The page on the calendar has definitely flipped to fall. I notice it every morning when I go out to do chores. It is a bit chillier each morning. The trees are dropping leaves and changing colors. The grass in the pastures is getting tougher, and the cows are more restless and happier to see me each day.

The season has changed, and that is a good thing. I think the thing I like most about living here in the Midwest is our definite seasons – sometimes all in one day.

Along with fall comes harvest season. Well, I am not in harvest season yet. I am in that weird in-between time I call waiting season.

It appears everyone around me for many miles is going hard at harvest, and my crops are just not ready yet. Waiting season is the hardest time of the year for me. I am all set and ready to go, and my crops tell me, “Not yet, we do this on our time.”

Several things happen during waiting season. The first thing I notice is the time I spend in my pickup driving the roads thinking that the crops will miraculously go from green and not even close one day to ready to harvest the next. I know this before I ever go out the door and yet each day, I make the drive past every field hoping something has changed. I have decided that a watched field is like a watched pot and it will never ripen unless I ignore it for a week or so.

The waiting season is also the time I start high moisture corn harvest. No, I am not like many of you who harvest large volumes of high moisture corn. I like to harvest four or five ears at a time and hand shell them. I used to shell into them into coffee cans but since my coffee does not come in cans anymore, I use ice cream buckets.

I am quite sure that everyone at our local co-op thinks I am brining the harvest in one bucket at a time. On a side note, ice cream buckets work much better to shell into, are easier to carry and much more fun to clean out. You do need to make sure you have an ample supply of grain sample buckets before and during harvest.

There is one part of waiting season that you can take to the bank. The weather will be perfect. No rain, usually the temperature is very comfortable, and the skies are blue. The ground is also very dry, and you can easily drive anywhere, especially places that are chronically muddy.

This adds to the pressure of this waiting period. It is hard to not be harvesting during days like that because you know the monsoon season is coming very soon and will last for a couple of weeks.

There are several positive things about waiting season. You get to talk to your neighbors who are often cruising the roads just like you are looking for dry, harvestable crops. It is a good time to catch up on the local news and gossip. After all, what else do you have to do?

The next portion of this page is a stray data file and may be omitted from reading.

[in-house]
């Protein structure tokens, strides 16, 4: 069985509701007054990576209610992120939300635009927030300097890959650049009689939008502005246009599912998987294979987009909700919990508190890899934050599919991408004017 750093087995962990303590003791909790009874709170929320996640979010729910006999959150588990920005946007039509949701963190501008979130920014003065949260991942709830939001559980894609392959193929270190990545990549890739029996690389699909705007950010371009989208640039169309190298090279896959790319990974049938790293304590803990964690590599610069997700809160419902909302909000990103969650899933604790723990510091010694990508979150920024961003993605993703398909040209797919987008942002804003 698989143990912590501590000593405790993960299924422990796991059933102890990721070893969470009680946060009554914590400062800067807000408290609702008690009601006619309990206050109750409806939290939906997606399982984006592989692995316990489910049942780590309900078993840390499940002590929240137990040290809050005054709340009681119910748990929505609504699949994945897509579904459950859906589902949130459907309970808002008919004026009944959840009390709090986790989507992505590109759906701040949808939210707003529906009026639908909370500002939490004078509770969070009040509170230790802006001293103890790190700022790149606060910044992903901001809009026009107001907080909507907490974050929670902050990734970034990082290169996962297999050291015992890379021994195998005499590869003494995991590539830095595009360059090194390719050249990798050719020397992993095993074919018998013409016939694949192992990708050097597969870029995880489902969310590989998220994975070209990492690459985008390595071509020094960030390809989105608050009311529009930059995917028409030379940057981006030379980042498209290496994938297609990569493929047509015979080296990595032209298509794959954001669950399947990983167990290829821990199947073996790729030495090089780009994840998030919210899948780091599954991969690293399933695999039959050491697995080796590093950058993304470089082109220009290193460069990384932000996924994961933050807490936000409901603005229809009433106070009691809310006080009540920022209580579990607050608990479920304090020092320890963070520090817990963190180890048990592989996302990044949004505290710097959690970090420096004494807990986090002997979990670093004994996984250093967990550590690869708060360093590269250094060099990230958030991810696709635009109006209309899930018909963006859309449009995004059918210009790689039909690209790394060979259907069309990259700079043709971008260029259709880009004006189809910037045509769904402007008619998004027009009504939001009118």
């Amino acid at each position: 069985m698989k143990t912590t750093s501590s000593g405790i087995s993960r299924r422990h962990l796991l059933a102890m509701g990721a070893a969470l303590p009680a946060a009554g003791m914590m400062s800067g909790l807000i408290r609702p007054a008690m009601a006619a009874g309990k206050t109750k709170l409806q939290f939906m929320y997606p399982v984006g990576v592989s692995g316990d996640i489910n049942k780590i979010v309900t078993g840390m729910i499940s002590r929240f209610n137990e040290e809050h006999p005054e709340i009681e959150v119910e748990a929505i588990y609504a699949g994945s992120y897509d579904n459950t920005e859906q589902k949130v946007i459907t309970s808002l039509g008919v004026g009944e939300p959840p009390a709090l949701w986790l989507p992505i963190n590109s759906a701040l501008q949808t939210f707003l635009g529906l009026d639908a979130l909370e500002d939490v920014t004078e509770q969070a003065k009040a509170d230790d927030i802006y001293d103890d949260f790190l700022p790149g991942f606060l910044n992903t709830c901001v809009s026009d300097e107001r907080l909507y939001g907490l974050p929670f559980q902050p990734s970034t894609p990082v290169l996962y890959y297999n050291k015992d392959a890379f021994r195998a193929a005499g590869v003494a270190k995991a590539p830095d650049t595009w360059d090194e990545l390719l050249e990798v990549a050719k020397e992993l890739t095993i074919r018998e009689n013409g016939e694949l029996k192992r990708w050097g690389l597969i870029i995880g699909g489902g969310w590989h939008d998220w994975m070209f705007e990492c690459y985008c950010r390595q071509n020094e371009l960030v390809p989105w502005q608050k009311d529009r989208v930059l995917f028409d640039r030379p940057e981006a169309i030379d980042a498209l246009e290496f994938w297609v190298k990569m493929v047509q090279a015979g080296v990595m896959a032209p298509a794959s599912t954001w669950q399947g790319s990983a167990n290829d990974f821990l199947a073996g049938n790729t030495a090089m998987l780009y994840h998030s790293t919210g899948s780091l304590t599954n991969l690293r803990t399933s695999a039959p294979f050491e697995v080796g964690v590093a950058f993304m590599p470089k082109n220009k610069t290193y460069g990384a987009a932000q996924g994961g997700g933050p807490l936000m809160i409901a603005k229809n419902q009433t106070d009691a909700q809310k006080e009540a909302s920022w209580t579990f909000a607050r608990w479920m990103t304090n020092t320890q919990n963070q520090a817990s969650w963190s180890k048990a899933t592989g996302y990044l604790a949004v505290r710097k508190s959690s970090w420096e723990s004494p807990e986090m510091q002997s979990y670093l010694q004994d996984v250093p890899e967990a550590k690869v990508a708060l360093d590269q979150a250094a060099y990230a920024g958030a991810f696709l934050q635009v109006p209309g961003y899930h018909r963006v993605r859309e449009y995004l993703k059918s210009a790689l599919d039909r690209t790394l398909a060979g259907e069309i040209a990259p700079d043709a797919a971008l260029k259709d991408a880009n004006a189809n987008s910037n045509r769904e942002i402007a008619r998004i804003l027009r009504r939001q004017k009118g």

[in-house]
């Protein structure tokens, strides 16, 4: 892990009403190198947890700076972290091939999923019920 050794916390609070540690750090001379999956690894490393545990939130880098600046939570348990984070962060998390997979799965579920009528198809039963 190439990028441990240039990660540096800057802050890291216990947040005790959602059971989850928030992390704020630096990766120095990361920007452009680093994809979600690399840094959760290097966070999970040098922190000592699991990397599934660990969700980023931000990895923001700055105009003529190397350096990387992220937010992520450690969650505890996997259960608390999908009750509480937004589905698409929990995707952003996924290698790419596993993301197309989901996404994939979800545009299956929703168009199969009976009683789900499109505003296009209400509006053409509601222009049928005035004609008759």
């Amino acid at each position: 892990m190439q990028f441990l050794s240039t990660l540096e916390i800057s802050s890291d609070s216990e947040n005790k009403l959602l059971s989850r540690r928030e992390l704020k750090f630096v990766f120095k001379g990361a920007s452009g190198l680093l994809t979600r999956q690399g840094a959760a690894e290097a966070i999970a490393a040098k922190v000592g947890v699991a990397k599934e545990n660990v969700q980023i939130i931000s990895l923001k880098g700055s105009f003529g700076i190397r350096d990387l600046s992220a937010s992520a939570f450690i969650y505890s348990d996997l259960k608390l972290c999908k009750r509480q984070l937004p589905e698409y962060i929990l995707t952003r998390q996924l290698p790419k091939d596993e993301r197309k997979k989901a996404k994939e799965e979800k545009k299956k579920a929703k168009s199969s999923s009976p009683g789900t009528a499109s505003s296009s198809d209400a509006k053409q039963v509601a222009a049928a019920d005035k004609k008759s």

This does not work, of course, when one of your neighbors does have crops dry enough to harvest. In that case, they often are in a rush and seemingly do not have time to shoot the breeze. Harvest season does seem to bring on a certain aloofness in the farmer types.

It is also a good time to get to know the co-op staff, although they can also fall prey to the same anti-social behavior that your neighbors have if grain is coming into the elevator. Harvest time is not conducive to a feeling of community like waiting season is. It is also a time when you can make sure the moisture tester is calibrated properly. I am sure the elevator staff appreciate your expert guidance when you have them test the sample again.

Waiting season is also a great time to catch up on chores around the farm. I am not sure what they are, but I am sure there are jobs that could be done in between drives and sample taking. I guess you could also take care of a few honey-do tasks around the house, but be careful of taking on something that may interfere with a sudden drop in grain moisture and the beginning of harvest. You would not want to leave a honey-do project half done, so it is better not to start them during the waiting season.

It’s hard to tell just how long waiting season will last. It could be a month or it could end tomorrow. That is why it is critical to check every day and to sample often.

The sun is out today and the wind is blowing, so I probably should wrap this up and go check the corn. Waiting season is surely drawing to a close.

Glenn Brunkow is a fifth-generation farmer in the Northern Flint Hills of Pottawatomie County in Kansas. He was a county Extension educator for 19 years before returning to farm and ranch full time. He can be reached at

Glenn Brunkow is a fifth-generation farmer in the Northern Flint Hills of Pottawatomie County in Kansas. He was a county Extension agent for 19 years before returning to farm and ranch full time. Reach him at